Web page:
November 24, 2016
The new Digital Economy Bill, which is currently working its way through Parliament, has found itself tackling the darker side of internet porn.
The Digital Economy Bill was initially announced in the Queen’s Speech on 18 May 2016 and introduced in the House of Commons on 5 July, with the stated ambition of maintaining the UK’s position ‘as a world leader in the digital economy’. Little did they know they would be entering into the dark world of spanking, bukkake (do not google on work computer) and popping balloons by unorthodox means.
Initially reported by the Guardian, what was initially a bill to bring the county’s legislation in the digital age has now evolved into a public debate around the level of control the government should have over how people get their kicks when home alone. Anything which is considered non-conventional may now be banned online in the UK by the British Board of Film Classification (BBFC).
Since 1984 the BBFC has been responsible for classifying and implementing age restrictions on videos and DVDs for commercial hire or sale. As of last month, the same body will be responsible for the same classification and age restriction activities online as well. The BBFC will apply the same content rules for online as it does offline. Generally anything considered non-conventional will be on the naughty list and ripe for punishment (which may have the opposite effect on some people to what was intended).
“In making this assessment, we will apply the standards that we apply to pornography that is distributed offline,” said a BBFC spokeswoman. “If a website fails on either of these (age verification or obscene content) tests then a notification of non-compliance will be sent to the site.”
The move is another example of a government mistake which we’ve seen too many times before. Offline rules cannot necessarily be bent and moulded for the online world, and a government body overseeing offline activities is unlikely to effectively manage the online world. The entire saga reeks of old world stiff upper lippers being unable to adapt to the digital era. Sigh.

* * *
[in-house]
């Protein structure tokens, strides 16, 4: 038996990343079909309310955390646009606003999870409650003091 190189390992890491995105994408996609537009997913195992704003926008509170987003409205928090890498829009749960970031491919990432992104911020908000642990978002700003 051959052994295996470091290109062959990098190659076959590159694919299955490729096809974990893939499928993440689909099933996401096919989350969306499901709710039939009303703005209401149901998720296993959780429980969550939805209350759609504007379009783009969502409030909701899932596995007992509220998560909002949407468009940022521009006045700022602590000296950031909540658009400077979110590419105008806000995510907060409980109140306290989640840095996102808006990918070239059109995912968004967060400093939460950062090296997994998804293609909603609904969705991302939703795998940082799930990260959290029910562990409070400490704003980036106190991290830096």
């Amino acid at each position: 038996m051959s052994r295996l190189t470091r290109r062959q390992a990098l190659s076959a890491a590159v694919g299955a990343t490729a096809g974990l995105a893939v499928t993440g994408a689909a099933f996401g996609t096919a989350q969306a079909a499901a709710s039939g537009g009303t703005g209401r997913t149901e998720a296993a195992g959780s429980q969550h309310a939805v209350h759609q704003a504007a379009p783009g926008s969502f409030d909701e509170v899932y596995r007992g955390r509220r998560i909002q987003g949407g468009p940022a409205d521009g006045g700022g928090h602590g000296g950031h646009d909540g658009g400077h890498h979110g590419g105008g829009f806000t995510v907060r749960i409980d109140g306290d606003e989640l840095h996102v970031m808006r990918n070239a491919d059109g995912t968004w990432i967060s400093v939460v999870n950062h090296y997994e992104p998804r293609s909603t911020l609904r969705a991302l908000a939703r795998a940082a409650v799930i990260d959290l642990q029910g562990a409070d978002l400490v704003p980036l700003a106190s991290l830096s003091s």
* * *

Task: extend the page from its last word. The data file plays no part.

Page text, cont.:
While this story will have entertained quite a few people on the commute this morning, there are some very serious implications here, most notably censorship. Now censorship is not always a bad thing, but here we’re not talking about indiscriminately offensive material. An individual would have to specifically seek out the material and watch it to be offended. If someone comes across this content by accident and becomes offended, said individual should not be allowed to use the internet or is one of the biggest bullsh*tters in the country. And anyway, what’s so bad about being offended?
Another worrying aspect is censorship without definition. There is no definitive list of sexual acts proscribed by the BBFC, which is very dangerous. As it stands, the BBFC has a blank cheque to chase after any content which it deems offensive, irrespective as to what popular opinion may be, and write its own rules.
The government and its regulatory bodies have to be held accountable by strict rules which offer a clear and distinct explanation. Interpretation isn’t anybody’s friend when it comes to censorship. Censorship without definition starts to lean towards an oppressive system popularised in many science fiction movies. This is the beginning of the saga, but it has the potential to run on for some time. While it would not be considered a conventional topic to pick a fight over the right to free speech, it is certainly a valid one.
Perhaps the efforts to censor porn is a move from the government to get a grip on its own people. Surely it can’t just be the Telecoms.com editorial team who see the irony on MPs cracking down on perceived perversion and they may yet lobby to make certain exceptions.
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